> The problem is that this thread is (I think) attached to the web
    > server. If I have 2 (or more) servers, this thread will be started
    > twice, and someone will receive two emails....
    >
    > So, how do I do threads under a load balance schema?


    Probably programmatically use messages between servers to control
    threads/start/check on threads. Perhaps designate one server as a
    master in terms of thread control. You'll have a few cases to deal
    with. ie: force one thread to take over if a failover situation
    arises. Start up, (if one is down, what to do), if both are up, decide
    which one starts and which one sleeps.

    Messages of course can be done in a variety of ways....ie: plain
    sockets, rmi, java's messaging APIs/message driven ejbs, etc etc. the
    other post had some good ideas too. I'd try something simple and then
    go from there. Anyone see anything wrong with this approach? (doing
    your own threading is not kosher in EJBs btw but it doesn't mean you
    can't hack it given you know your implementation and don't mind the
    potential drawbacks...some might be serious enough to avoid such
    things. you could try to do something more along the lines of a plain
    message driven system. Your requirements might vary from what I'm
    thinking too....some people want preemptive abilities/realtiming....in
    which case, you might want to check if your OS supports it or has a
    modified kernel available.)

    > I am using simple servlets (with J2SE 1.3.1). The server that we are
    > using is tomcat 4.1.29.
    >
    > TIA,
    >
    > Bob
     
    Hylander, Dec 16, 2003
    #3
  4. "Andy Fish" <> wrote in message news:<uZoDb.6503$>...
    > obvious solutions would be:
    >
    > (a) have the emailer thread run in a separate JRE not on the web server.
    >
    > (b) use some kind of locking mechanism to ensure that only 1 web server is
    > trying to send emails e.g. have a table in the database which both servlets
    > will try to insert the same key value into. whoever succeeds gets the right
    > to send emails. The problem with this one is that you need to coordinate
    > startup/shutdown and possibly timeouts if one server crashes.
    >
    > (c) have a status on the order table that says whether an email has been
    > sent. that way, whichever thread picks up the order first will send the
    > email. This is quite resilient but may mean extra work in your application.



    No matter what, you're going to have to separate this process from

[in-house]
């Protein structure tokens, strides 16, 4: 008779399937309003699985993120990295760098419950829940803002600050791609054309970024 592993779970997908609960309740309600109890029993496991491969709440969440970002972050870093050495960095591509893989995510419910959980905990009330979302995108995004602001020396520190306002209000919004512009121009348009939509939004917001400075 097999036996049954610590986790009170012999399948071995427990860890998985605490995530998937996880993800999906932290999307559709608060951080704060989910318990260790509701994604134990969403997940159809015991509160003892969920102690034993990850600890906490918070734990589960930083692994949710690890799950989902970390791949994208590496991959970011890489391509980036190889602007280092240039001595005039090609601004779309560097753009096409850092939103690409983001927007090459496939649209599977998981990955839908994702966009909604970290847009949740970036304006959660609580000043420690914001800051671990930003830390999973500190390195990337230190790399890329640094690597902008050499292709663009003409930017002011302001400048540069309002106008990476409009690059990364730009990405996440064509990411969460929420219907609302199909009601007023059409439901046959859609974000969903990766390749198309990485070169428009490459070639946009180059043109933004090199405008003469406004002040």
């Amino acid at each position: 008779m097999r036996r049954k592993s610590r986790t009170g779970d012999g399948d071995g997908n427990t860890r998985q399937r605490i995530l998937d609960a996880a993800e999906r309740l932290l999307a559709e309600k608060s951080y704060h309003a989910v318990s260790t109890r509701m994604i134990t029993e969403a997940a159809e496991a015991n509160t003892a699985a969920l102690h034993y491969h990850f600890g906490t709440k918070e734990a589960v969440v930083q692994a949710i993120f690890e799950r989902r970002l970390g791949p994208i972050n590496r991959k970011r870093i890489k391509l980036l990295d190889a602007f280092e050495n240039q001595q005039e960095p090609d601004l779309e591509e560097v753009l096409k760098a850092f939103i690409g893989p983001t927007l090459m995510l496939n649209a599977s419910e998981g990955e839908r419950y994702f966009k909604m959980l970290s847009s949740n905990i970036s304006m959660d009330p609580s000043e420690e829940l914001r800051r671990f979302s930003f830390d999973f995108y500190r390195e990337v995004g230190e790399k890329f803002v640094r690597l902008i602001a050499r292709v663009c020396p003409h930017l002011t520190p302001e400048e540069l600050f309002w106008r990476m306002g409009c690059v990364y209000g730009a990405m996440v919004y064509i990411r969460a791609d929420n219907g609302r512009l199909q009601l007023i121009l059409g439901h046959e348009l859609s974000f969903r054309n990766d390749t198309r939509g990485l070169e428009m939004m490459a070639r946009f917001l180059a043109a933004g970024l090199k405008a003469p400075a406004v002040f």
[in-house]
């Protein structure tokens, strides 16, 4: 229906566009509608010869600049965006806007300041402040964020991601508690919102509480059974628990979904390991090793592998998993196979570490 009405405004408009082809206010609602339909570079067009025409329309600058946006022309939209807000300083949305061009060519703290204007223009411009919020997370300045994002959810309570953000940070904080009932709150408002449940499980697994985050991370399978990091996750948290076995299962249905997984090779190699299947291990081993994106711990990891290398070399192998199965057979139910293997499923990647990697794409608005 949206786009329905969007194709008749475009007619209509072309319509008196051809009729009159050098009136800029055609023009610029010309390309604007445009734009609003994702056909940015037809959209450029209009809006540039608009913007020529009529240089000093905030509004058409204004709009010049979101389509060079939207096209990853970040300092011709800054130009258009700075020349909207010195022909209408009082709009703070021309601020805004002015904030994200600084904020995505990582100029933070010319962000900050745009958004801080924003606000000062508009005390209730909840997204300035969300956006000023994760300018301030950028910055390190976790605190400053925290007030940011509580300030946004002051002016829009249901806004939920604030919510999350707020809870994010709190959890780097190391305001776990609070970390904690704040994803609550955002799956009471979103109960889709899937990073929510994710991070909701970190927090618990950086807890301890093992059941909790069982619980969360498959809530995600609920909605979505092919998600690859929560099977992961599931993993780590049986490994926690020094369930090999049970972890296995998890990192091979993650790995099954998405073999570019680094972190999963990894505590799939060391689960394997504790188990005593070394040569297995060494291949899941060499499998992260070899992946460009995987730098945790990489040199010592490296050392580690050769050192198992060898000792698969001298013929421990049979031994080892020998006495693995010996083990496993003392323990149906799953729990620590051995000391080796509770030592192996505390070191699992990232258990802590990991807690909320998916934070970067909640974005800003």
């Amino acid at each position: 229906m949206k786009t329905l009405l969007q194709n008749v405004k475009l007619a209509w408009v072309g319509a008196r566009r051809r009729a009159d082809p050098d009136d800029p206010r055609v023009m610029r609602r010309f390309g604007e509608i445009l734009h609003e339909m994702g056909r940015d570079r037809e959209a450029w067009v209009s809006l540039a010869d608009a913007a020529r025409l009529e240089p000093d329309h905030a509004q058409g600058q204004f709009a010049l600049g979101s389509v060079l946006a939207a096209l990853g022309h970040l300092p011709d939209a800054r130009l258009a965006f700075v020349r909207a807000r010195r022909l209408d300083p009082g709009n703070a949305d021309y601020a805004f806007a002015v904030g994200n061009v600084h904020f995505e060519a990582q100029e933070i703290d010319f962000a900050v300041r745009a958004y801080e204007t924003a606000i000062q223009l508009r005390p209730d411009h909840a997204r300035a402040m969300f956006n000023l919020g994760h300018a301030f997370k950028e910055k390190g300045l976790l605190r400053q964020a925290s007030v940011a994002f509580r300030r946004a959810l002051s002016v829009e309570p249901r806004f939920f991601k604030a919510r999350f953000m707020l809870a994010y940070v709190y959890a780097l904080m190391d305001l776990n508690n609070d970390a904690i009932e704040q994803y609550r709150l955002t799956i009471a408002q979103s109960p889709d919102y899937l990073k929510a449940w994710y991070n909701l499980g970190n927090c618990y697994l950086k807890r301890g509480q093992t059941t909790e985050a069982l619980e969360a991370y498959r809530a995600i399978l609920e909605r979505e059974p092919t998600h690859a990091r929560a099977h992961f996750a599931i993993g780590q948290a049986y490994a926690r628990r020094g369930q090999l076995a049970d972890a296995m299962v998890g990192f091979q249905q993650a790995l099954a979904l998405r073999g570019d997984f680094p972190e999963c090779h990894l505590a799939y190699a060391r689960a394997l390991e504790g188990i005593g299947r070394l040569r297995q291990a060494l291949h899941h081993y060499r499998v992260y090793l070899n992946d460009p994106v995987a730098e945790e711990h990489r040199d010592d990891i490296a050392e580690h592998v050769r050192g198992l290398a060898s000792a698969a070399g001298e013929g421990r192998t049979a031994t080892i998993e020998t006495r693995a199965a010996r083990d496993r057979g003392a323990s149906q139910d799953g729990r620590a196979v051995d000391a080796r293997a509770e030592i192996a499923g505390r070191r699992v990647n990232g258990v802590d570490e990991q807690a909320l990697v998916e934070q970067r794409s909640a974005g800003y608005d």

your servlet. If you stop and think about it, it really doesn't make
    sense for a servlet to be more concerned about changes to a database
    than incoming web traffic.

    Solutions (b) and (c) above will both sort-of work, except leave the
    door wide open to a classic race condition. The simplest solution is
    to simply go with (a) and write something else to handle
    notifications.

    I assume a servlet is responsible for changes to the database. If
    certain page requests always preceed the database change you're
    looking for, have the servlet check to see if an email is required as
    the last thing. The request will only go to one server so you don't
    have to worry about duplication in this case.

    If you are using a database that supports triggers, then use them.
    Rather than poll your database server continuiously, let it notify you
    when something important happens.

    ---
    Jared Dykstra
    http://www.bork.org/~jared
     
    Jared Dykstra, Dec 18, 2003
    #4
  5. Bob Rivers

    Roedy Green Guest

    On 18 Dec 2003 00:20:07 -0800, (Jared Dykstra)
    wrote or quoted :

    >Jared Dykstra


    By any chance are you related to THE Edsger Dykstra?

    --
    Canadian Mind Products, Roedy Green.
    Coaching, problem solving, economical contract programming.
    See http://mindprod.com/jgloss/jgloss.html for The Java Glossary.
     
    Roedy Green, Dec 18, 2003
    #5
  6. Roedy Green <> wrote in message news:<>...
    > On 18 Dec 2003 00:20:07 -0800, (Jared Dykstra)
    > wrote or quoted :
    >
    > >Jared Dykstra

    >
    > By any chance are you related to THE Edsger Dykstra?


    LOL, I didn't know my message was *that* profound ;-)

    ---
    Jared Dykstra
    http://www.bork.org/~jared
     
    Jared Dykstra, Dec 18, 2003
    #6